136 NATURAL INHERITANCE. [CHAP.
the influence, pure and simple, of the Mid-Parent may be taken as Q, and that of the Mid-Grand-Parent as I,' and so on. Consequently the influence of the individual Parent would be }, and of the individual Grand-Parent A, and sb on. It would, however, be hazardous on the. present slender basis, to extend this sequence with confidence to more distant generations.
Pedigree Moths.--I am endeavouring at this moment to obtain data that will enable me to go further, by breeding Pedigree Moths, thanks to the aid of Mr. Frederick Merrifield. The moths Selenia Illustraria and Illunaria are chosen for the purpose, partly on account of their being what is called double brooded ; that is to say, they pass normally through two generations in a single year, which is a great saving of time to the experimenter. They are hardy, prolific and variable, and are found to stand chloroform well, previously to being measured and then paired. Every member of each Fraternity is preserved along three lines of descent-one race of long-winged moths, one of medium-winged, and one of short-winged moths. The three parallel sets are reared under identical conditions, so that the medium series supplies a trustworthy relative base, from which to measure the increasing divergency of the others. No one can be sure of the success of any extensive breeding experiment, but this attempt has been well started and seems, to present no peculiar difficulty. Among other reasons for choosing moths for the purpose, is that they are born adults, not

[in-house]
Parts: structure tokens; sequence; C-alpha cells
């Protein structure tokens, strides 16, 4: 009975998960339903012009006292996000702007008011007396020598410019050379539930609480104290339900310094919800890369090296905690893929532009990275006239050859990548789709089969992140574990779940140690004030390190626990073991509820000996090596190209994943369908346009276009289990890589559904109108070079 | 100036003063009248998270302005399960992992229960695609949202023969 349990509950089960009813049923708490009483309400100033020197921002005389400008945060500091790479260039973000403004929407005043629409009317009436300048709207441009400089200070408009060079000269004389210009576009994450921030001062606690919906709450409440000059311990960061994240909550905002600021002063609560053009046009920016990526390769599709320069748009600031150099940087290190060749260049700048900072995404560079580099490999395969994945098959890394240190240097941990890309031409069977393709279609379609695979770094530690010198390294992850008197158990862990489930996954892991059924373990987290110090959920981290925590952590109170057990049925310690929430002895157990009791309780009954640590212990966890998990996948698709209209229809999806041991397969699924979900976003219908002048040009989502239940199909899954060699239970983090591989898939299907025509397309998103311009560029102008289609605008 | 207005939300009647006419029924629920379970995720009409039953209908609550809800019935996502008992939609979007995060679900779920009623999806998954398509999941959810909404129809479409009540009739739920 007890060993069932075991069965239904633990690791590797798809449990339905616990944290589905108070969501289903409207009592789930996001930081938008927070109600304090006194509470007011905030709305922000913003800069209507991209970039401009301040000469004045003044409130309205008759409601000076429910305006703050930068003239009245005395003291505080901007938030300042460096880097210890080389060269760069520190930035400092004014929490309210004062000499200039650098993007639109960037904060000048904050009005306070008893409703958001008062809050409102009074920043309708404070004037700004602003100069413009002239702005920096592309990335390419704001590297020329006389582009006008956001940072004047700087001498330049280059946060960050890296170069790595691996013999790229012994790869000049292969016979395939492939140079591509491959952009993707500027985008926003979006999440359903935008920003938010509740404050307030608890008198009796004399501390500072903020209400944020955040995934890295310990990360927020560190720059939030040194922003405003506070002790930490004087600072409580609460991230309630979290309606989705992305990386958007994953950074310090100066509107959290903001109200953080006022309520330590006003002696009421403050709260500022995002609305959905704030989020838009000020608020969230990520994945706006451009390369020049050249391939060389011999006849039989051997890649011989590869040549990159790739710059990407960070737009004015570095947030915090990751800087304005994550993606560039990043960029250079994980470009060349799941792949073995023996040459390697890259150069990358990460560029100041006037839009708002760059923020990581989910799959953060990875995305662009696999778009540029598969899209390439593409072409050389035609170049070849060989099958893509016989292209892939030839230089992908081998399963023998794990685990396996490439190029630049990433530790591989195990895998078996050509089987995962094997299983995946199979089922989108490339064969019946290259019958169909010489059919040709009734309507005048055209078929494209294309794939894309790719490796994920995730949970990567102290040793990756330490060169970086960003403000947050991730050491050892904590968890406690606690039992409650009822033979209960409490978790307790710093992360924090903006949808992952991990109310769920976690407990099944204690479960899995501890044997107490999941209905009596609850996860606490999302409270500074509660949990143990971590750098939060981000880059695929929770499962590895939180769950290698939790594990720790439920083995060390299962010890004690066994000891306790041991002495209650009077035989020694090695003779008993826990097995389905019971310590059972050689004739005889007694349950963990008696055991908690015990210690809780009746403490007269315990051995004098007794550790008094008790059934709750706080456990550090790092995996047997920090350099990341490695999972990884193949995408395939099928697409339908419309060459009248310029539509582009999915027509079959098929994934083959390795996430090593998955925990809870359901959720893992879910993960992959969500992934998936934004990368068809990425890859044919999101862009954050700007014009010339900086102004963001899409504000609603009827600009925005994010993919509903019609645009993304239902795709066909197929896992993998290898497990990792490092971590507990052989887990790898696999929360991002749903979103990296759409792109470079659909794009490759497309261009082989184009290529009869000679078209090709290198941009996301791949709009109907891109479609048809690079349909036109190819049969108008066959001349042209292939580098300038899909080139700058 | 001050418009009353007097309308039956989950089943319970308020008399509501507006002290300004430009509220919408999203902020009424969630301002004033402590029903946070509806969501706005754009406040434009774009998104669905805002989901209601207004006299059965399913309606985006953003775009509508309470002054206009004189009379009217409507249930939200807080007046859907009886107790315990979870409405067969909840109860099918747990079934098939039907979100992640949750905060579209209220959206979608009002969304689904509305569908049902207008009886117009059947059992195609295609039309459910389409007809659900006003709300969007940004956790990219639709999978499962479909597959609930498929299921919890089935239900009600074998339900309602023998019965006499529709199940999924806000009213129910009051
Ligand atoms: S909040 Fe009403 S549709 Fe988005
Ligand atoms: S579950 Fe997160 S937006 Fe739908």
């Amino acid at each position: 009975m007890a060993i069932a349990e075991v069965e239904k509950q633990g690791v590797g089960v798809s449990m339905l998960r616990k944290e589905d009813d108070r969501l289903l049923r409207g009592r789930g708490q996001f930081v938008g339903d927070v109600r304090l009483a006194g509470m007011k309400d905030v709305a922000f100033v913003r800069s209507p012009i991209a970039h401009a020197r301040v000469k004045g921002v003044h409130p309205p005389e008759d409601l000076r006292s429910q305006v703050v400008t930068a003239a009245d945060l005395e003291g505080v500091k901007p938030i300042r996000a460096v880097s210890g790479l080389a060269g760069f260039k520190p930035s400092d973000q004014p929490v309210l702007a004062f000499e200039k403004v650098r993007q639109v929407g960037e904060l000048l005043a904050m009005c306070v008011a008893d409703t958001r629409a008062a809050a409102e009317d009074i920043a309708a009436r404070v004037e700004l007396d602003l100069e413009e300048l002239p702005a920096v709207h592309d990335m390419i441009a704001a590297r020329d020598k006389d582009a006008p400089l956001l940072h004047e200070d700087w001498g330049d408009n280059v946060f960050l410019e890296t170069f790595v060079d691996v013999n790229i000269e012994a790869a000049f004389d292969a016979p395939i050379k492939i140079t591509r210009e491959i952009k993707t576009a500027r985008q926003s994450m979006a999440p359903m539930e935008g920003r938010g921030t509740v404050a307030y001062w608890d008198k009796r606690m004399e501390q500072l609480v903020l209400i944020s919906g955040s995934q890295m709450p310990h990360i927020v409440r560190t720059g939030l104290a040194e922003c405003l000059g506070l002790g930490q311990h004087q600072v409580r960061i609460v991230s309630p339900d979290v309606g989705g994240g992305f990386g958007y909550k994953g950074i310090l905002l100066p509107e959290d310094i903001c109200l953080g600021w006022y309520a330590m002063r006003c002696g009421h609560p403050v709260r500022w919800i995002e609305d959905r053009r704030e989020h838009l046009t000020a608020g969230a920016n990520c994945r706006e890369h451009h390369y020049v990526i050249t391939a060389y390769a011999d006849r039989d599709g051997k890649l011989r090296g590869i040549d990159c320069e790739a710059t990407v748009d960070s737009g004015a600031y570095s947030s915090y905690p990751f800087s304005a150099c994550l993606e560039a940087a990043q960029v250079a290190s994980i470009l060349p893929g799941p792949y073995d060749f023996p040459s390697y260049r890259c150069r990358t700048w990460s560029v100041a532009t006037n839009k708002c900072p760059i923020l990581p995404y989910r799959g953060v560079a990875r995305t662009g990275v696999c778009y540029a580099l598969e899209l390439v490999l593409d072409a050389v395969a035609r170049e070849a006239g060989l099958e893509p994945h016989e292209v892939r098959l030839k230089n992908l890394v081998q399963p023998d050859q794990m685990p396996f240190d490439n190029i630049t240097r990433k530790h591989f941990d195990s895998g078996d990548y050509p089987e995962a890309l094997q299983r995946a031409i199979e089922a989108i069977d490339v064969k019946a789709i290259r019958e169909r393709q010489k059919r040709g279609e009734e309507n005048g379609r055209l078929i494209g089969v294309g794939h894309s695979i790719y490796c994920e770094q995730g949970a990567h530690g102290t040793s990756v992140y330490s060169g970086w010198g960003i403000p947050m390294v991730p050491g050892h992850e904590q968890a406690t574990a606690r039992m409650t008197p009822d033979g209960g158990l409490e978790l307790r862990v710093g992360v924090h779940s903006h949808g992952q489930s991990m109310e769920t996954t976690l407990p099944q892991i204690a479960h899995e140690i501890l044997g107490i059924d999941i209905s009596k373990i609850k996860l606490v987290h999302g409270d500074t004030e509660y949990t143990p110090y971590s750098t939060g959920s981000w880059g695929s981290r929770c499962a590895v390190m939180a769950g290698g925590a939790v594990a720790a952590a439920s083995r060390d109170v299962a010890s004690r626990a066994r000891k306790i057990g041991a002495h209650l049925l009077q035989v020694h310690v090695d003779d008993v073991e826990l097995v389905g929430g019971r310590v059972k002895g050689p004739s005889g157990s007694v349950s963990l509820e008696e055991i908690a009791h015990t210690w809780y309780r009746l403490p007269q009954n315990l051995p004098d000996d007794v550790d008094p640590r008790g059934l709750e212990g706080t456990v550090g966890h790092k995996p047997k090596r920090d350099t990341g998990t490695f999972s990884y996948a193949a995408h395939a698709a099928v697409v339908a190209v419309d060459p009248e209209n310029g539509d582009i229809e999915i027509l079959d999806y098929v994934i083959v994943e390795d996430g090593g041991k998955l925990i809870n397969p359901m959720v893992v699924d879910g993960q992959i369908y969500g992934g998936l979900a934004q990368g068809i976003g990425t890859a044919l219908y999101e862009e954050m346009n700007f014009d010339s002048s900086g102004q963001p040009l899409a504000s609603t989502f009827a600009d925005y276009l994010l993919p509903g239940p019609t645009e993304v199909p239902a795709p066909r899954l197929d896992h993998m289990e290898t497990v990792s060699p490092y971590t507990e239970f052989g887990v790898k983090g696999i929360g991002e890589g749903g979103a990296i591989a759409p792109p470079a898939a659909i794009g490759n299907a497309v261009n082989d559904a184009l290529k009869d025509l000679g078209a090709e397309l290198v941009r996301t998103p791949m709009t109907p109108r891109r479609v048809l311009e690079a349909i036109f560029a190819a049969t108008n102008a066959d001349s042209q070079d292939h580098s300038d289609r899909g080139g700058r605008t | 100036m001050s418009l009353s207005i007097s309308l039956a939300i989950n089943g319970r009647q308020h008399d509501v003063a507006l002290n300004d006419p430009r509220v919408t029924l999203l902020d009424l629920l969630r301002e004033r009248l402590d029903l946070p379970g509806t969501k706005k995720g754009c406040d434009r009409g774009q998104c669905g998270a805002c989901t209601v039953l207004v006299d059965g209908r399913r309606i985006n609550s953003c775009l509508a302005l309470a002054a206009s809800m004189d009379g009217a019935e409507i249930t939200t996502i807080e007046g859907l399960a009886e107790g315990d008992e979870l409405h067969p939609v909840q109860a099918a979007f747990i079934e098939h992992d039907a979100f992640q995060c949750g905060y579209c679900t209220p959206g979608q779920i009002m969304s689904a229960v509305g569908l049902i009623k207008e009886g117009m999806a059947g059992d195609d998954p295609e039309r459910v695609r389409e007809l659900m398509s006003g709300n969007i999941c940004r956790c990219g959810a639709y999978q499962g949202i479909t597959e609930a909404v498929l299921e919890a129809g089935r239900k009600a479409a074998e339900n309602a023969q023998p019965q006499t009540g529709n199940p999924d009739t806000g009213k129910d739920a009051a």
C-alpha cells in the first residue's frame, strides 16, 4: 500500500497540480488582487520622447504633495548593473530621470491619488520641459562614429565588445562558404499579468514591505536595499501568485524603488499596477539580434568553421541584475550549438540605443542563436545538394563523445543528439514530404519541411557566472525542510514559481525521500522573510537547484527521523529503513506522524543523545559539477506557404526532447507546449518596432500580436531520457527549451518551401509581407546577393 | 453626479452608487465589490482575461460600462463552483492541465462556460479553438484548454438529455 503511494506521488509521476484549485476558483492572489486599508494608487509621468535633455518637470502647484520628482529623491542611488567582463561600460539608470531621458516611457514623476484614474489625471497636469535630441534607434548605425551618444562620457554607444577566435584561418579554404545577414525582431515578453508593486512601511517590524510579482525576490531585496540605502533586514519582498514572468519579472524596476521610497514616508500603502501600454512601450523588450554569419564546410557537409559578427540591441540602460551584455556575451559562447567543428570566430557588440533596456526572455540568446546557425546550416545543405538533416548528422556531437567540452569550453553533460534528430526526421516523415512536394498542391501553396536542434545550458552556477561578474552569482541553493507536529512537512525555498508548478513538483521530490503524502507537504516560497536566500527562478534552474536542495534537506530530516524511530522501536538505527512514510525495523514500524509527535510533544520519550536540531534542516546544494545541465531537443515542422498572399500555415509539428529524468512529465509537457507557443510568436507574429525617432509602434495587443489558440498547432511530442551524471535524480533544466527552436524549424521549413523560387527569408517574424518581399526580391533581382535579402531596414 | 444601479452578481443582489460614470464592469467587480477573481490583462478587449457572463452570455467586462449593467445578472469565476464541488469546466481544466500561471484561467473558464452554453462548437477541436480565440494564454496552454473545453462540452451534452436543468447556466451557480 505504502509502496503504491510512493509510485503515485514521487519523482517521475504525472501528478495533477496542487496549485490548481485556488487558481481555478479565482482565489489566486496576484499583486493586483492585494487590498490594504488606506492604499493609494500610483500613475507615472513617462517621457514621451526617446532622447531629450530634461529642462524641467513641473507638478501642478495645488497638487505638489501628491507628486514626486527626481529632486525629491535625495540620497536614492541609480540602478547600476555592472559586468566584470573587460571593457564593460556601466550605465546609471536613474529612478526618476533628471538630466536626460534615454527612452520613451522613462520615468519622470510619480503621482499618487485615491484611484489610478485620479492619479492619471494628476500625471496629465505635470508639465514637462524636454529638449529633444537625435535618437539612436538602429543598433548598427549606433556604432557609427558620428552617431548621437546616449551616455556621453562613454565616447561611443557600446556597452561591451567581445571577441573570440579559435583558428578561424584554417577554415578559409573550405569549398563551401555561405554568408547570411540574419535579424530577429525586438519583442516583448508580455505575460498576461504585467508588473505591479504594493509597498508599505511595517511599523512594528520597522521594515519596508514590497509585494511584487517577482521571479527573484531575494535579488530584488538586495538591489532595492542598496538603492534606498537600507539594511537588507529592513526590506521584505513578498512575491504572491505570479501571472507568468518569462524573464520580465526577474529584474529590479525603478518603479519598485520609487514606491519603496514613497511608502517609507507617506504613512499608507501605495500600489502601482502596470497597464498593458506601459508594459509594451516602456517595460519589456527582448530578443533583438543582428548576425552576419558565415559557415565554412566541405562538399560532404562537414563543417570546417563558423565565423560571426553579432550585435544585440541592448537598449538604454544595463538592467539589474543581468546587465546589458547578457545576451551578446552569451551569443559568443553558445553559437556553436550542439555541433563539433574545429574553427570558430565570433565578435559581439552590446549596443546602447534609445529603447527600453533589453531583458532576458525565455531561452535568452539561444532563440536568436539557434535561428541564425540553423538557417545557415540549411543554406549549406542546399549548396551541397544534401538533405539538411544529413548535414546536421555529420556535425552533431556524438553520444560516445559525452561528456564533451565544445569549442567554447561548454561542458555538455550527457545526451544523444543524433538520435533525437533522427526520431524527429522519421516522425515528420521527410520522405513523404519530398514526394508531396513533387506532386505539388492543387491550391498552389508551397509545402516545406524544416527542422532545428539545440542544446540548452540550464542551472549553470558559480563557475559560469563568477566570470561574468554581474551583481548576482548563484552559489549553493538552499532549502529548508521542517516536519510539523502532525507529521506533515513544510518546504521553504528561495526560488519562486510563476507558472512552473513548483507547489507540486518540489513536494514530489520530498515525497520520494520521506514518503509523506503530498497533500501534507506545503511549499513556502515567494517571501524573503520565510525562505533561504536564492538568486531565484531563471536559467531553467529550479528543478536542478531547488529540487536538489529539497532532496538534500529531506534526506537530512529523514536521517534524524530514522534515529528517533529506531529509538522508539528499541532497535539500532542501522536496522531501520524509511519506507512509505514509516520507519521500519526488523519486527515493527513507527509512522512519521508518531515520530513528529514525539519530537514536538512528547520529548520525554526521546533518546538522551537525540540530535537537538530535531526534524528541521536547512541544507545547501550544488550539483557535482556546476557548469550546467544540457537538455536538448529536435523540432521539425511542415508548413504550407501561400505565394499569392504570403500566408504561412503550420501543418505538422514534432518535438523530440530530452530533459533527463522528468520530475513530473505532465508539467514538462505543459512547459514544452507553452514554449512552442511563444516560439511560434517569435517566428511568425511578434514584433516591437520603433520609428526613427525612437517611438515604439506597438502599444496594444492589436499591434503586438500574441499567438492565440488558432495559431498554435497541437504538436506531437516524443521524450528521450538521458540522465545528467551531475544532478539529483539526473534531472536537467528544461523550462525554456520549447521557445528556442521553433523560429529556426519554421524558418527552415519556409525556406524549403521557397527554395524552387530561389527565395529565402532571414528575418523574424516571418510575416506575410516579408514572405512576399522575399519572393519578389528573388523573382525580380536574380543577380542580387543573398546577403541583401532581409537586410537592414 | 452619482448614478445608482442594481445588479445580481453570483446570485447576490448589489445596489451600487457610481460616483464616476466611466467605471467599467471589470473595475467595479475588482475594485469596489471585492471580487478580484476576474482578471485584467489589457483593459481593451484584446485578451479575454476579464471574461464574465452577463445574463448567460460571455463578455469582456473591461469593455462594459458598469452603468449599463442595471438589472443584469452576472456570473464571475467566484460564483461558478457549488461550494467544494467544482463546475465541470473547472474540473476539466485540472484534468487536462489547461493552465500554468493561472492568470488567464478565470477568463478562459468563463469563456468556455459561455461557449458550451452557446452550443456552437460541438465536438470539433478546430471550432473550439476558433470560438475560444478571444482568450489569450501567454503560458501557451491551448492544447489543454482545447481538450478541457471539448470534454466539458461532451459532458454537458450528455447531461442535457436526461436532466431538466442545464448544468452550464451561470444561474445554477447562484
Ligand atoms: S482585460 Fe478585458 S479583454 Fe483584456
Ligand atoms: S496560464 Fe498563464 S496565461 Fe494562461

changing in stature after they have emerged from the
chrysalis and shaken out their wings. Their families